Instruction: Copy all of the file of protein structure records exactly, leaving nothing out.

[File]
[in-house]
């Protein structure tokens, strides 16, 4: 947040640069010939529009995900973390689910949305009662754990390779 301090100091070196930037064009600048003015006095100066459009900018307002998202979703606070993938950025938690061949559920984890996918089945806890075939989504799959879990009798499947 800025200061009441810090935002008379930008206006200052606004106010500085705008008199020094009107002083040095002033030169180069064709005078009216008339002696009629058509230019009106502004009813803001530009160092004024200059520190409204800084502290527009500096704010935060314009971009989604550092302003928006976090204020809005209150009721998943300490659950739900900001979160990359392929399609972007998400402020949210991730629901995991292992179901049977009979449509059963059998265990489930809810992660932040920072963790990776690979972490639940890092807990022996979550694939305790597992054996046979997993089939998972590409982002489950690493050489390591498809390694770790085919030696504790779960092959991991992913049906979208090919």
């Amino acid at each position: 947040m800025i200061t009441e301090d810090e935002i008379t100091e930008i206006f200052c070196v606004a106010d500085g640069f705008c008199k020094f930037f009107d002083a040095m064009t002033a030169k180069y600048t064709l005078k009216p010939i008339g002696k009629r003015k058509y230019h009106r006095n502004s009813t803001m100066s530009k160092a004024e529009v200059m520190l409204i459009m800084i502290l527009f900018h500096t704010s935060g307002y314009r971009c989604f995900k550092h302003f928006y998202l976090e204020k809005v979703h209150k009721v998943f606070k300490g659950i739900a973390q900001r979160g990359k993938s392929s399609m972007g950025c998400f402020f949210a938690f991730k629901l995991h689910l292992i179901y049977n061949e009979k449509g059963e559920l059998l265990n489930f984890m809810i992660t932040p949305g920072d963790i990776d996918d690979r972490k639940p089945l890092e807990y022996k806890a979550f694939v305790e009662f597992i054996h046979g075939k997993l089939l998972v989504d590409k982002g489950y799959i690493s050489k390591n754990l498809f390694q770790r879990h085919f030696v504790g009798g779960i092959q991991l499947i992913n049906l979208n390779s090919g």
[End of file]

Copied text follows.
[in-house]
């Protein structure tokens, strides 16, 4: 947040640069010939529009995900973390689910949305009662754990390779 301090100091070196930037064009600048003015006095100066459009900018307002998202979703606070993938950025938690061949559920984890996918089945806890075939989504799959879990009798499947 800025200061009441810090935002008379930008206006200052606004106010500085705008008199020094009107002083040095002033030169180069064709005078009216008339002696009629058509230019009106502004009813803001530009160092004024200059520190409204800084502290527009500096704010935060314009971009989604550092302003928006976090204020809005209150009721998943300490659950739900900001979160990359392929399609972007998400402020949210991730629901995991292992179901049977009979449509059963059998265990489930809810992660932040920072963790990776690979972490639940890092807990022996979550694939305790597992054996046979997993089939998972590409982002489950690493050489390591498809390694770790085919030696504790779960092959991991992913049906979208090919």
């Amino acid at each position: 947040m800025i200061t009441e301090d810090e935002i008379t100091e930008i206006f200052c070196v606004a106010d500085g640069f705008c008199k020094f930037f009107d002083a040095m064009t002033a030169k180069y600048t064709l005078k009216p010939i008339g002696k009629r003015k058509y230019h009106r006095n502004s009813t803001m100066s530009k160092a004024e529009v200059m520190l409204i459009m800084i502290l527009f900018h500096t704010s935060g307002y314009r971009c989604f995900k550092h302003f928006y998202l976090e204020k809005v979703h209150k009721v998943f606070k300490g659950i739900a973390q900001r979160g990359k993938s392929s399609m972007g950025c998400f402020f949210a938690f991730k629901l995991h689910l292992i179901y049977n061949e009979k449509g059963e559920l059998l265990n489930f984890m809810i992660t932040p949305g920072d963790i990776d996918d690979r972490k639940p089945l890092e807990y022996k806890a979550f694939v305790e009662f597992i054996h046979g075939k997993l089939l998972v989504d590409k982002g489950y799959i690493s050489k390591n754990l498809f390694q770790r879990h085919f030696v504790g009798g779960i092959q991991l499947i992913n049906l979208n390779s090919g």